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Describing the interactions between the English settlers and the native peoples including the contributions of Powhatan to the survival of the settlers.



  • Review that the Powhatan people and the English settlers at Jamestown established trading relationships and for a while had positive interactions. Captain John Smith initiated trading relationships with the Powhatans. The Powhatans traded food, furs, and leather with the English in exchange for tools, pots, guns, and other goods.

  • Tell the students the name Powhatans has been applied to all of the Algonquian-speaking Indians in Tidewater Virginia. In the decade before English settlement, Chief Powhatan, also known as Wahunsonacock, inherited six to nine tribes, which included the Powhatans, Pamunkeys, Mattaponis, Arrohastecks, Appomatucks, and Youghtamunds. He also united other tribes, either by conquest or threat of conquest, and formed a confederacy. The tribes of the confederacy provided military support and paid taxes in the form of food, pelts, copper, or pearls. The Powhatan villages were located on Virginia's coastal plain. The boundaries of the Powhatan confederacy reached from the Potomac River, west to the fall line of Virginia (which is the boundary between the Coastal Plains and the Piedmont) and south to the Virginia-North Carolina border. It is believed that between 13,000 and 14,300 Powhatans lived in Virginia when the English arrived in 1607.

  • Explain that the Powhatans depended on the rivers and the Bay to provide a means of traveling to other villages. They fished the waters for food and used the streams and creeks for drinking water. They did much of their fishing from canoes, which they called quintans. The quintan was the main source of transportation for the Powhatans. They were as valuable and as necessary to their owners as automobiles are to us today. It was the largest item the men built. The biggest quintans were 4 feet deep and 50 feet long, and each could hold up to 40 men. The average quintan was smaller, holding 10 to 30 people, including their goods. When traveling, a warrior might have carried a deerskin mantle, traditional weaponry, mats for temporary shelter, and a ceramic pot for cooking.

  • Describe how the Powhatan and English leaders finally realized that both sides could benefit from peaceful relations. Each side had something the other wanted. The Powhatans viewed the English as newcomers who were possibly useful and potentially dangerous because of the firearms they carried. "Things" were what the Powhatans wanted from the English. These "things" were tools: shovels, hatchets, and axes that the common people could put to use immediately. Items such as bells and scissors were wanted not for what they could do, but because they were made of metal. The English were looking for the trade route to the Far East and needed knowledgeable guides as well as food.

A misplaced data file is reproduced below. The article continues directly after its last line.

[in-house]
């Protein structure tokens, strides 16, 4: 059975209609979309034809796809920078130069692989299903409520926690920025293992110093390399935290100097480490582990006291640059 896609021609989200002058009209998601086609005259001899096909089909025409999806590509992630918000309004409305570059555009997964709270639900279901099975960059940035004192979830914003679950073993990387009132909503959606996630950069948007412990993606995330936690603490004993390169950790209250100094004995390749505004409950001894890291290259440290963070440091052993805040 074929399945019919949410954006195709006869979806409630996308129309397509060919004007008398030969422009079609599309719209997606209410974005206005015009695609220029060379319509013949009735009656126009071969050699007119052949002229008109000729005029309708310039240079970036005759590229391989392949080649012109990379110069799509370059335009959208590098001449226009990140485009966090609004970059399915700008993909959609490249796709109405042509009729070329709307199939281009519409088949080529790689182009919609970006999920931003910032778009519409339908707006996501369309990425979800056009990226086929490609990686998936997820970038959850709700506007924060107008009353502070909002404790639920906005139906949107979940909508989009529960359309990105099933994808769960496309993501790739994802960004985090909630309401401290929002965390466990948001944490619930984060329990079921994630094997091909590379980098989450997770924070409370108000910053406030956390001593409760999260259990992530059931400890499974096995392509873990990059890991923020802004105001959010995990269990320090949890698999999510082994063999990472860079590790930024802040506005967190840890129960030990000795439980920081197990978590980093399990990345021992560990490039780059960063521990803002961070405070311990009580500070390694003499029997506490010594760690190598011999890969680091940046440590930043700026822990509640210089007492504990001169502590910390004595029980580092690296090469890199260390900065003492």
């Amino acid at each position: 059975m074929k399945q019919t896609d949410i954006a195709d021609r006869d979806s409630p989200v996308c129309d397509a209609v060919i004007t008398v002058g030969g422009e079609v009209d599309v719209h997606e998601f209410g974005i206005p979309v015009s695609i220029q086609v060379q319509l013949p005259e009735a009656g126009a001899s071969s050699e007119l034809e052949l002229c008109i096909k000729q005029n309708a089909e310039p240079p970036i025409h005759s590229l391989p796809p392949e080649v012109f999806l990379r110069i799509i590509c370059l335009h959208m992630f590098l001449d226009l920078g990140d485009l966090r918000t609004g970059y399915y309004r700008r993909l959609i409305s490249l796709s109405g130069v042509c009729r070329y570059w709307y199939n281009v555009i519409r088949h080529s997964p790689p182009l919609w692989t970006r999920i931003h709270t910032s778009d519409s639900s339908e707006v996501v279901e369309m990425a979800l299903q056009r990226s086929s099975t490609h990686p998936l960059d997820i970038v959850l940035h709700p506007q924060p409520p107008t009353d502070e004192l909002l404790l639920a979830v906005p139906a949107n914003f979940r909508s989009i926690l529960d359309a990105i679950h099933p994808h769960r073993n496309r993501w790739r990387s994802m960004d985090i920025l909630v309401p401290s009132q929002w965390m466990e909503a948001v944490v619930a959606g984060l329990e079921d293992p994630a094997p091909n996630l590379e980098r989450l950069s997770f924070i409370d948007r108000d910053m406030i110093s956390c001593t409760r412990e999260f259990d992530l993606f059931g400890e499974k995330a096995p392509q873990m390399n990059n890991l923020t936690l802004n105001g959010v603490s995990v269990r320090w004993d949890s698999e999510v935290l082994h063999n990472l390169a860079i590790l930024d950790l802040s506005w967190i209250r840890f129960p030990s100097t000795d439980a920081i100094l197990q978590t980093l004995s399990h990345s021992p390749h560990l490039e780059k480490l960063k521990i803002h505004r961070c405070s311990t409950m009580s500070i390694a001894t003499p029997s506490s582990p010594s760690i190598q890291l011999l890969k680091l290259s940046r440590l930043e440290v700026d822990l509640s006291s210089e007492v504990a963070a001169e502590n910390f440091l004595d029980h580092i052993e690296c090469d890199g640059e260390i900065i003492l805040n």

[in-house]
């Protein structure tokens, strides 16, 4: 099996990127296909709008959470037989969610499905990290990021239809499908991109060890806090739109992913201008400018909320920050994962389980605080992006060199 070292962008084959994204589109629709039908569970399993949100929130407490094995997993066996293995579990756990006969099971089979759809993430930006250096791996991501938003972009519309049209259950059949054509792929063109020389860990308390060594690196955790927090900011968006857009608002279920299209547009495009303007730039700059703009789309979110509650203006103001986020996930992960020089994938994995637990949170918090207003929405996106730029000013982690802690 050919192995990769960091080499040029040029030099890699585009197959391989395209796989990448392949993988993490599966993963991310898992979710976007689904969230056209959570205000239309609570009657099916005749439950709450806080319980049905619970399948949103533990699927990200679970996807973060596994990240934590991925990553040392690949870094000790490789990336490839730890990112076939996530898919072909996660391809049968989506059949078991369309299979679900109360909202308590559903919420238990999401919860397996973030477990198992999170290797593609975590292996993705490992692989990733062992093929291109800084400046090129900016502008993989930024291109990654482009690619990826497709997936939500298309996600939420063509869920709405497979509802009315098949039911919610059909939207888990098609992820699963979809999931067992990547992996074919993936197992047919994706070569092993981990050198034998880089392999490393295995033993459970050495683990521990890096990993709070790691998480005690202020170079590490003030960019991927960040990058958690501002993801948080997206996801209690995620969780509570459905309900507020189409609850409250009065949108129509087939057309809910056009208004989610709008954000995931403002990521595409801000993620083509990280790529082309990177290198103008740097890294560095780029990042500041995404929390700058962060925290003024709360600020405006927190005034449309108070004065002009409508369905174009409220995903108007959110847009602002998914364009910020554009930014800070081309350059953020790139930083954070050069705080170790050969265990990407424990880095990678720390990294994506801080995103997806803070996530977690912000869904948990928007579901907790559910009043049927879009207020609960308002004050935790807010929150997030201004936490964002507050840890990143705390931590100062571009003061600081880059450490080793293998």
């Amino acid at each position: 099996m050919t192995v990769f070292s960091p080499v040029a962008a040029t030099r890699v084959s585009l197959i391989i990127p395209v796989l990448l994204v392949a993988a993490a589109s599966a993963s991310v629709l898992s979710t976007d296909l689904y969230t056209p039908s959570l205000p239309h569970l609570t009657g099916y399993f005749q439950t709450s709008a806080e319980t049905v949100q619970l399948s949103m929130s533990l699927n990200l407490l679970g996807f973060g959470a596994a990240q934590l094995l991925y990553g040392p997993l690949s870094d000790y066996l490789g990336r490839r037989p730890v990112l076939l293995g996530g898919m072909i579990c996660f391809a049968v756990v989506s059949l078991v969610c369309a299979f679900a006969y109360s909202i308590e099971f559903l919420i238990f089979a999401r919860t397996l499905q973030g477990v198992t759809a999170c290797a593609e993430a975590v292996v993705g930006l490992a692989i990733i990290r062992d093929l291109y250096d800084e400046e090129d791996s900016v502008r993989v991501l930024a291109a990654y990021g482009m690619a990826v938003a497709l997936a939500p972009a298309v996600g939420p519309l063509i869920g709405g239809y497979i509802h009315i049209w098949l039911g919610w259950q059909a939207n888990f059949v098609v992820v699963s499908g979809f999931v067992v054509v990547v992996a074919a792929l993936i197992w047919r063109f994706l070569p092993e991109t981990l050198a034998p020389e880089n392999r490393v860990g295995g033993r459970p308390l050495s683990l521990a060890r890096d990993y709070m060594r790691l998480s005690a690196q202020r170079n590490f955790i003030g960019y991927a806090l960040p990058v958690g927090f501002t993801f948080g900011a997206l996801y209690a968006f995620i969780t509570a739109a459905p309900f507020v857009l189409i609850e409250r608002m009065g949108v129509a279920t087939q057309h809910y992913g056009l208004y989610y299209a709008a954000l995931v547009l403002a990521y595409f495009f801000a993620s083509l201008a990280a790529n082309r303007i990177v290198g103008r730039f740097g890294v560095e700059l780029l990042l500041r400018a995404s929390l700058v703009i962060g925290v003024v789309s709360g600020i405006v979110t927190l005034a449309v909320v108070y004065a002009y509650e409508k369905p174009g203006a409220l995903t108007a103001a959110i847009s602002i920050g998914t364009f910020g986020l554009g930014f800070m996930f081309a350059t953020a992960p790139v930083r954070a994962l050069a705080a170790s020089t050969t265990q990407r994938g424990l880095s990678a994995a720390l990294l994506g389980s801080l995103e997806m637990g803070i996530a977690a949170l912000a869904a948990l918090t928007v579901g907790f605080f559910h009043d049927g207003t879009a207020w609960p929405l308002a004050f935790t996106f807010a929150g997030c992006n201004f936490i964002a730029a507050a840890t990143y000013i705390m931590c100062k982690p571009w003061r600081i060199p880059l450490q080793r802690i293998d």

• Tell the students how the Powhatans introduced new crops to the English, including corn and tobacco.

  • Share the resource from the Jamestown Settlement and Yorktown Victory Center about Living with the Indians. It is available at: http://www.historyisfun.org/PDFbooks/Living_with_the_Indians.pdf.

  • Describe how Pocahontas was an Indian princess, the daughter of Powhatan, the powerful chief of the Algonquian Indians in the Tidewater region of Virginia. She was born around 1595. They named her Matoaka, though she is better known as Pocahontas, which means "Little Wanton," playful, frolicsome little girl.

  • Describe how Pocahontas, daughter of Chief Powhatan, believed the English and American Indians (First Americans) could live in harmony. Pocahontas began a friendship with the colonists that helped them survive.

  • The spring of 1608 brought increased hostilities between the English and the Powhatans. Chief Powhatan lost patience with the English when they began drilling their men outside the fort at Jamestown, appearing to prepare an attack. The Powhatans questioned why people who had steel tools would have any need for stone tools. The English took hostages in exchange for the stolen tools. Hostilities escalated when the English raided and burned Paspahegh villages. To their astonishment, the Powhatans began to realize that the English intended to make Virginia an outpost of English culture. They saw the English as "blustering foreigners" who needed help from them just to survive. When the English began to build a triangular, palisaded fort, the Paspaheghs immediately became suspicious of the "visitors." Building a fort may have been a sensible thing to do in the minds of the English, but it was not carefully planned. The Powhatans saw the fort as a sign of both permanence and of distrust on the part of the English. As the first stockade at Jamestown was finished, the colonists began to push the Powhatans out of the area. By the time the colony was two years old, the major Powhatan settlements had been seized. The Powhatans were so fixed on retribution, that the colonists were safe only when inside the fort.

  • Share the resource from the Jamestown Settlement and Yorktown Victory Center about Cultures in Contact. It is available at: http://www.historyisfun.org/PDFbooks/Cultures_in_Contact.pdf




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Updated on August 11, 2008.